Despite significant advances in the study of obsessive-compulsive disorder (OCD), important questions remain about the disorder's public health significance, appropriate diagnostic classification, and clinical heterogeneity. These issues were explored using data from the National Comorbidity Survey Replication (NCS-R), a nationally representative survey of U.S. adults. A subsample of 2073 respondents was assessed for lifetime DSM-IV OCD. More than one-quarter of respondents reported experiencing obsessions or compulsions at some time in their lives. While conditional probability of OCD was strongly associated with the number of obsessions and compulsions reported, only small proportions of respondents met full DSM-IV criteria for lifetime (2.3%) or 12-month (1.2%) OCD. OCD is associated with substantial comorbidity, not only with anxiety and mood disorders but also with impulse-control and substance use disorders. Severity of OCD, assessed by an adapted version of the Yale-Brown Obsessive Compulsive Scale (Y-BOCS), is associated with poor insight, high comorbidity, high role impairment, and high probability of seeking treatment. The high prevalence of subthreshold OCD symptoms may help explain past inconsistencies in prevalence estimates across surveys and suggests that the public health burden of OCD may be greater than its low prevalence implies. Evidence of a preponderance of early-onset cases in males, high comorbidity with a wide range of disorders, and reliable associations between disorder severity and key outcomes may have implications for how OCD is classified in DSM-V.
doi:10.1038/mp.2008.94
PMCID: PMC2797569  PMID: 18725912
epidemiology; obsessive behavior; compulsive behavior; obsessive-compulsive behavior; National Comorbidity Survey-Replication
5.  The epidemiology of depression in metropolitan China 
Psychological medicine  2008;39(5):735-747.
Background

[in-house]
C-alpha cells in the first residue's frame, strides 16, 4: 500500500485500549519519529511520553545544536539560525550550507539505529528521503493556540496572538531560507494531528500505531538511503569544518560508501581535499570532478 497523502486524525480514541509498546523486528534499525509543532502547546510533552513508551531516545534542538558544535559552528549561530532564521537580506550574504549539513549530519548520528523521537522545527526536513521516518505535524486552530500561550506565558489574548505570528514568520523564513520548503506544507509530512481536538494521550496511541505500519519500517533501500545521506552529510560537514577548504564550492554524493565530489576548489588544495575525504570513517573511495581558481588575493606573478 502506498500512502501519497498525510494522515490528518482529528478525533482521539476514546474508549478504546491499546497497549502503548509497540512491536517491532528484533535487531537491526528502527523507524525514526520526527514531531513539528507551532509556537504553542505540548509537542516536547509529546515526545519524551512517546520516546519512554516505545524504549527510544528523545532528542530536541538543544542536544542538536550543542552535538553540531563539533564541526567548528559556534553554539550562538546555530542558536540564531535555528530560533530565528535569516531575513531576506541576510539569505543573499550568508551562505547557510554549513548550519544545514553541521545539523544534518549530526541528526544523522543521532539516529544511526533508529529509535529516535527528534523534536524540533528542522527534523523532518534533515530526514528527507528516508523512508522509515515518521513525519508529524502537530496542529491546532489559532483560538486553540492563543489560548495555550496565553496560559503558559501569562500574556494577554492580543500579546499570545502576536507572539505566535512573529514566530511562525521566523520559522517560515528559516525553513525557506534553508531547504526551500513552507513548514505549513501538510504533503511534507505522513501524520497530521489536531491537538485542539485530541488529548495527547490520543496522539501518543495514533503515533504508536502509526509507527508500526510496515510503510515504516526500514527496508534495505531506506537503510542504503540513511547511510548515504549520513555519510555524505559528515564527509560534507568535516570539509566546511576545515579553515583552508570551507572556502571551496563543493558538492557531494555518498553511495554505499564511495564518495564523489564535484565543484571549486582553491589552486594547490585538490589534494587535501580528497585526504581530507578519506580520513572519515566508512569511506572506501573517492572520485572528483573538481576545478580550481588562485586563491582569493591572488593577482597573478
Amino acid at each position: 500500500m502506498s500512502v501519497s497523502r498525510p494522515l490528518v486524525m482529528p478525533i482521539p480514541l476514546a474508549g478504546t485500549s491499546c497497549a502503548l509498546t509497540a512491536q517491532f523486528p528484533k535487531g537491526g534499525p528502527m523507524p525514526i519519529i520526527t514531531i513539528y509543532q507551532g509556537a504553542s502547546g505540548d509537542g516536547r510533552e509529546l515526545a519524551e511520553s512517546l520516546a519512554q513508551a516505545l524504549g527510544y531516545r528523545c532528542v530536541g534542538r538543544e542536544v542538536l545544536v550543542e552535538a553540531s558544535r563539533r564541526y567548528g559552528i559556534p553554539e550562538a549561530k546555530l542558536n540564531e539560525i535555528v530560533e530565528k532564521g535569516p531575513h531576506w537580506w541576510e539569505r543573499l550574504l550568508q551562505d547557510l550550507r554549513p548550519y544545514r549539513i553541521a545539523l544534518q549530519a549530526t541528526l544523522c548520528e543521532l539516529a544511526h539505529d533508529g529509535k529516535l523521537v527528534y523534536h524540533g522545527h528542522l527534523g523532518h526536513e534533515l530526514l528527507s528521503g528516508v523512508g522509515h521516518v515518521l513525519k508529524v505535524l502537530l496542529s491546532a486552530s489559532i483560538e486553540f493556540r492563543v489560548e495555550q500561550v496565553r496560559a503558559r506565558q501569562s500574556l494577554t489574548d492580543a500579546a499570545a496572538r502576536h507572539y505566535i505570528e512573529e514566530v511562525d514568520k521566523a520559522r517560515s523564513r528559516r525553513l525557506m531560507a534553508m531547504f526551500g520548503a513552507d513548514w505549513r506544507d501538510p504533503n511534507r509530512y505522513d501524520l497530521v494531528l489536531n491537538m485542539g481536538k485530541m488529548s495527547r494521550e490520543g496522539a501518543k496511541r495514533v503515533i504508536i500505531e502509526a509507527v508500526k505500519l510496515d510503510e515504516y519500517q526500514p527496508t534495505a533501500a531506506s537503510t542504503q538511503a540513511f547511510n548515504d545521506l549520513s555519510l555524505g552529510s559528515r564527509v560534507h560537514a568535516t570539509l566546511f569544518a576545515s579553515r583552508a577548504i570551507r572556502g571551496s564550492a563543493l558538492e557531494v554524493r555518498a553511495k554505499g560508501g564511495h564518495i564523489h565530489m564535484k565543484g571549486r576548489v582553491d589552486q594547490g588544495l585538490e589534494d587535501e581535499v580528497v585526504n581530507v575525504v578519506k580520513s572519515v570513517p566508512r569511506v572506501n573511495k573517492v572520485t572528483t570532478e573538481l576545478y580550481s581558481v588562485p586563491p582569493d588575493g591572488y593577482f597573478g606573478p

Previous surveys on depression in China focused on prevalence estimates without providing a detailed epidemiological profile.
Method
Face-to-face household interviews were conducted with a multi-stage household probability sample of 2633 adults (age ≥18 years) in Beijing and 2568 in Shanghai between November 2001 and February 2002. The World Health Organization Composite International Diagnostic Interview (CIDI) was used to assess major depressive episode (MDE) according to Diagnostic and Statistical Manual of Mental Disorders (DSM)-IV criteria.
Results
The lifetime prevalence and 1-year prevalence estimates of DSM-IV/CIDI MDE were 3.6 % [95 % confidence interval (CI) 2.8-4.4 %] and 1.8 % (95 % CI 1.2-2.4 %) respectively. No significant gender difference was found in these estimates. Respondents born in 1967 or later were at elevated lifetime risk compared with respondents born in earlier cohorts. The mean age of onset was 30.3 years. Among those reporting 1-year MDE, 15.7, 51.8, 25.3 and 6.4 % reported mild, moderate, severe and very severe symptoms respectively; 4.8, 2.6 and 3.2 % reported suicidal ideation, plans, and recent attempts in the same year respectively. Respondents with 1-year MDE reported a mean of 27.5 days out of role owing to their depression in the year before interview. Significant co-morbidity was found between MDE and other mental disorders [odds ratio (OR) 22.0] and chronic physical disorders (OR 3.2). Only 22.7 % of respondents with 1-year MDE sought treatment.